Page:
NYSE Euronext’s Scott Cutler Talks IPOs and New York’s Need for Big Exits

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money exiting the market in prior periods. There have been concentrations of deals in recent months, he says, in growth-oriented consumer technology and technology-enabled financial services.

Cutler also says a number of growing companies in enterprise technology have broken through the $100 million and $200 million revenue threshold. “Companies that meet that profile typically are very healthy over the next 18 to 24 months,” he says. “These are companies that have found their foundations outside of the financial crisis.”

That might be reason to cheer the innovation scene, but companies that want to play in the public markets must make money while developing and expanding their technology. Groupon’s recent challenges, Cutler says, demonstrate why it is crucial for companies, particular with consumer-facing operations, to find ways to generate profit. “They’ve unfortunately been in the public markets while trying to figure out the ideal model for the company,” he says. “It could still be a very successful platform, but it’s been a painful year for them in the public markets.”

Other companies, he says, with massive consumer platforms and applications must also answer questions about what their revenue models will look like. Companies that are pre-revenue might look for exits through merger and acquisition deals, he says, because the public markets require companies—regardless of their “great ideas”—to make money on a certain scale. “Instagram was years and years away from an IPO, at least until they would have figured out a monetization model,” Cutler says.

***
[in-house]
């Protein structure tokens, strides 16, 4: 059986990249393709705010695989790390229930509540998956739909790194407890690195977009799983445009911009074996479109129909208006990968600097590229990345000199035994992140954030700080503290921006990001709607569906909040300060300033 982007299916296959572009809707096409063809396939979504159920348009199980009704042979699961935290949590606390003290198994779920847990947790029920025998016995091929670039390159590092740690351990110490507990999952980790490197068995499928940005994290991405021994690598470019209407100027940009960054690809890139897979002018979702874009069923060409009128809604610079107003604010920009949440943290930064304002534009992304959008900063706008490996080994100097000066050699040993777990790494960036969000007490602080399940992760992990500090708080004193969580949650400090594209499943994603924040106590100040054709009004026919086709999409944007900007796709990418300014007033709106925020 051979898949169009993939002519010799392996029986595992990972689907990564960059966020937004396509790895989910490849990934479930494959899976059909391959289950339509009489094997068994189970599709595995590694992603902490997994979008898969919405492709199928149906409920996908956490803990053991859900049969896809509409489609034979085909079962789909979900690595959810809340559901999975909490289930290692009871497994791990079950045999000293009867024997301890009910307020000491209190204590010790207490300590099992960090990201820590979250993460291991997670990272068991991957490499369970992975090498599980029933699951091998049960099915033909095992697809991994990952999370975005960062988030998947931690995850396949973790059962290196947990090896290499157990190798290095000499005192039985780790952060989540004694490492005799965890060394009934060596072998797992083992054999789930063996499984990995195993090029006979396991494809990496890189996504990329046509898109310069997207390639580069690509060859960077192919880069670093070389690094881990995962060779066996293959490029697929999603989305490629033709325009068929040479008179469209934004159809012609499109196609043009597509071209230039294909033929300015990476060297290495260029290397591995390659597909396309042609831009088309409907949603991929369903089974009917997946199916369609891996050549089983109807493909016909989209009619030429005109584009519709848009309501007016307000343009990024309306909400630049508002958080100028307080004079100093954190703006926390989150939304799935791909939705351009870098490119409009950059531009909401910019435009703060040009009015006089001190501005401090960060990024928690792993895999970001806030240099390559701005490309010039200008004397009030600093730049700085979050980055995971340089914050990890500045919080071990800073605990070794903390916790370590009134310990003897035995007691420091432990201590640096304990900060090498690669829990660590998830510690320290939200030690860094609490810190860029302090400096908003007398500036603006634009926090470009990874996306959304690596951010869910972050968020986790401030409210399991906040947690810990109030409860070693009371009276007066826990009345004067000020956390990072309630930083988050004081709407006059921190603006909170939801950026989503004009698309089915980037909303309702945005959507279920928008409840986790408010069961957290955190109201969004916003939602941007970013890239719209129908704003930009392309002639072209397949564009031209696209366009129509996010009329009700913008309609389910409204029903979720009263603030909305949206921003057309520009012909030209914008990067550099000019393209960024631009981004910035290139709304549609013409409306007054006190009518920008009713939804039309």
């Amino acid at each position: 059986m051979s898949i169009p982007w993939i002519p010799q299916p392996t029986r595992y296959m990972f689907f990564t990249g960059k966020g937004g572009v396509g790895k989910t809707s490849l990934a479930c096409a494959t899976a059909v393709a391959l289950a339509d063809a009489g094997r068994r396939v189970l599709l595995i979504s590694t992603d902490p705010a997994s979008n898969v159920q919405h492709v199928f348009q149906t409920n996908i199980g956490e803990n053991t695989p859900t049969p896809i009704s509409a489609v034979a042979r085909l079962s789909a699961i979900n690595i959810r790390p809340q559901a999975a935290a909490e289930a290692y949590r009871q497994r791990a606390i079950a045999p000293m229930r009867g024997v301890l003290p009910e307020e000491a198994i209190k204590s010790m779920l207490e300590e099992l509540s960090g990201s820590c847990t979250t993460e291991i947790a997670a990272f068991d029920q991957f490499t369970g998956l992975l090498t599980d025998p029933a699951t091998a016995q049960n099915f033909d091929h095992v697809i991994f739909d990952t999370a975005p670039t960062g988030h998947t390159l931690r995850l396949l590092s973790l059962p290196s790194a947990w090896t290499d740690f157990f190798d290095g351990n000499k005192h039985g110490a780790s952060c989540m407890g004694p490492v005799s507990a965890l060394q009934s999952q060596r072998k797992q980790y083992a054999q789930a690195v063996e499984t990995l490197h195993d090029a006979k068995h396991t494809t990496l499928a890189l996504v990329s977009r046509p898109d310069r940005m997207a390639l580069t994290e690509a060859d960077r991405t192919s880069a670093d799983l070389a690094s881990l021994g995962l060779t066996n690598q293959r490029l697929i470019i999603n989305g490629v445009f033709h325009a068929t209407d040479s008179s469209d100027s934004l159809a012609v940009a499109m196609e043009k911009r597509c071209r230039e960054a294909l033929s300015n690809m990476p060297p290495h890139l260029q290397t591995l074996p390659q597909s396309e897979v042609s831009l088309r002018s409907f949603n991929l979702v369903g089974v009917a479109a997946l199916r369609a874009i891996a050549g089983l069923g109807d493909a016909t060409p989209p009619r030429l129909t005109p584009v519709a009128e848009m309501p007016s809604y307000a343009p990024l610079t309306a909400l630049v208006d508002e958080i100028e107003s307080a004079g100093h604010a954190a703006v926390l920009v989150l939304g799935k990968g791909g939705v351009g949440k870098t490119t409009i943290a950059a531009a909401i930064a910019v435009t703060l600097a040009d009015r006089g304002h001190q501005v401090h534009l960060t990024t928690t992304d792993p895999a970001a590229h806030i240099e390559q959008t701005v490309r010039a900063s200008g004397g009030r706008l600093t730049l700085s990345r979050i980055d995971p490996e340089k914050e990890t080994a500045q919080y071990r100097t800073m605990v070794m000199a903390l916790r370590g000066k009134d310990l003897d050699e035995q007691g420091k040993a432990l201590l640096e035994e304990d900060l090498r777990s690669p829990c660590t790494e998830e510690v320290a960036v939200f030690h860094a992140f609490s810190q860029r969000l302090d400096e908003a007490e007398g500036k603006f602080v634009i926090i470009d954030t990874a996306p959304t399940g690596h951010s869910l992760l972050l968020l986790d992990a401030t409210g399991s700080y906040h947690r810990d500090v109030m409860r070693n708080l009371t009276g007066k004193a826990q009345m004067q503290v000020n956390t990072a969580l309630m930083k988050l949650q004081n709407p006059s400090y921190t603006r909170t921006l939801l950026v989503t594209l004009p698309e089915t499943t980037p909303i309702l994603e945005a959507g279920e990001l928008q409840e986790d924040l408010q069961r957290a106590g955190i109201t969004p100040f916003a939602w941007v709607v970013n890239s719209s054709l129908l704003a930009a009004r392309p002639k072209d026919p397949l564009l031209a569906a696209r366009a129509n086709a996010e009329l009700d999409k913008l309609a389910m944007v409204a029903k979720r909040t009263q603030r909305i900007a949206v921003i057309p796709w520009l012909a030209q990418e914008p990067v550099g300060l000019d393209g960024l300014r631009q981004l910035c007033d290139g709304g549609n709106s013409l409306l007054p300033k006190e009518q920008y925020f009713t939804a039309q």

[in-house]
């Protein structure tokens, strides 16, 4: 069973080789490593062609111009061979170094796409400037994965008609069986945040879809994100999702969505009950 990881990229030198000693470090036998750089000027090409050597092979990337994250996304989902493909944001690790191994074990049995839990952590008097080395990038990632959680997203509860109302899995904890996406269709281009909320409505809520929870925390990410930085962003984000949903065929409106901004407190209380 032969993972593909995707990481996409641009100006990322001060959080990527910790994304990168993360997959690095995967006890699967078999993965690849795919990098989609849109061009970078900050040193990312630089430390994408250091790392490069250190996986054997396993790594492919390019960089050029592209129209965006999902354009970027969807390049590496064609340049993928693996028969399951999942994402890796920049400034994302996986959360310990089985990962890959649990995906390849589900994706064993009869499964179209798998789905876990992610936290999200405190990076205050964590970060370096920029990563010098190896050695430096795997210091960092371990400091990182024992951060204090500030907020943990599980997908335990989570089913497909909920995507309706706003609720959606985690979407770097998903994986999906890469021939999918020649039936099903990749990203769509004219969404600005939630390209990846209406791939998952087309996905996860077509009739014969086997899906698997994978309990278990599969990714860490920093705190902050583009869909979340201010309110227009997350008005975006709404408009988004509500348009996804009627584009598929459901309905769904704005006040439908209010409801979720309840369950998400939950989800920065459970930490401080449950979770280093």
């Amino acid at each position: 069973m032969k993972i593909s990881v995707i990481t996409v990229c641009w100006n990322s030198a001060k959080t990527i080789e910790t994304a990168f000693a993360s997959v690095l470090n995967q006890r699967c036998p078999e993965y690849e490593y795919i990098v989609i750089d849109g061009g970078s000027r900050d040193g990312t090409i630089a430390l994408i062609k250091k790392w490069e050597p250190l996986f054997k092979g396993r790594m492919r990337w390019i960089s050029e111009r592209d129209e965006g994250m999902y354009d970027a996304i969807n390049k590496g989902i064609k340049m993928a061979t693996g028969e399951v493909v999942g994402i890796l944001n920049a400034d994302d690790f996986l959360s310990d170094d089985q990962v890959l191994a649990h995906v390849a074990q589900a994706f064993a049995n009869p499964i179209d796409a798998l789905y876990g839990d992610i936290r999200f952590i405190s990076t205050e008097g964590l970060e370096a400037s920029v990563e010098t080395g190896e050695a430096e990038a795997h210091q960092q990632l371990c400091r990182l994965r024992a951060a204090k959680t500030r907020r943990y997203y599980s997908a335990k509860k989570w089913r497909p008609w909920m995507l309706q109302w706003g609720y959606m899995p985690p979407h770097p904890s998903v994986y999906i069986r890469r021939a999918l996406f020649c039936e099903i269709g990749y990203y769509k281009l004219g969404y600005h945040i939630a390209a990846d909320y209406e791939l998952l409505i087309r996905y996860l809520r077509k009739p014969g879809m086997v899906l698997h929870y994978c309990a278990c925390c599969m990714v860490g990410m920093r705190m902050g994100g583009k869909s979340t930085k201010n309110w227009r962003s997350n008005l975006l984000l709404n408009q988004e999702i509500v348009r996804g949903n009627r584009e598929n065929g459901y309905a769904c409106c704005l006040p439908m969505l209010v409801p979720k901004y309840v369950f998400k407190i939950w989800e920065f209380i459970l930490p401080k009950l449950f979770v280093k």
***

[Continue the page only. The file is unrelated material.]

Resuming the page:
There is an ongoing debate in technology, he says, about whether businesses should initially grow for scale or for profit, and at what juncture those objectives change. “A lot of people believe in [creating] technology that is first to market, first to significant scale, and then will figure out monetization later,” Cutler says. “We have public companies like that; Amazon would be a great example.” He says Amazon (NASDAQ: AMZN) has massive scale with razor-thin margins, but it is going after a big market with an infrastructure that few can compete with at that level.

As technology companies weigh their prospects of going public in 2013, Cutler foresees the U.S building on momentum from last year and reasserting its claim as the place of prominence for raising capital. “This will be the primary destination for IPOs,” he says. “It’s a deep pool of liquidity with a lot of investors and money sitting on the sidelines, and the performance of the market has been pretty strong.”

João-Pierre S. Ruth is the editor of Xconomy New York. He can be reached at jpruth@xconomy.com and followed on Twitter @jpruth. Follow @jpruth

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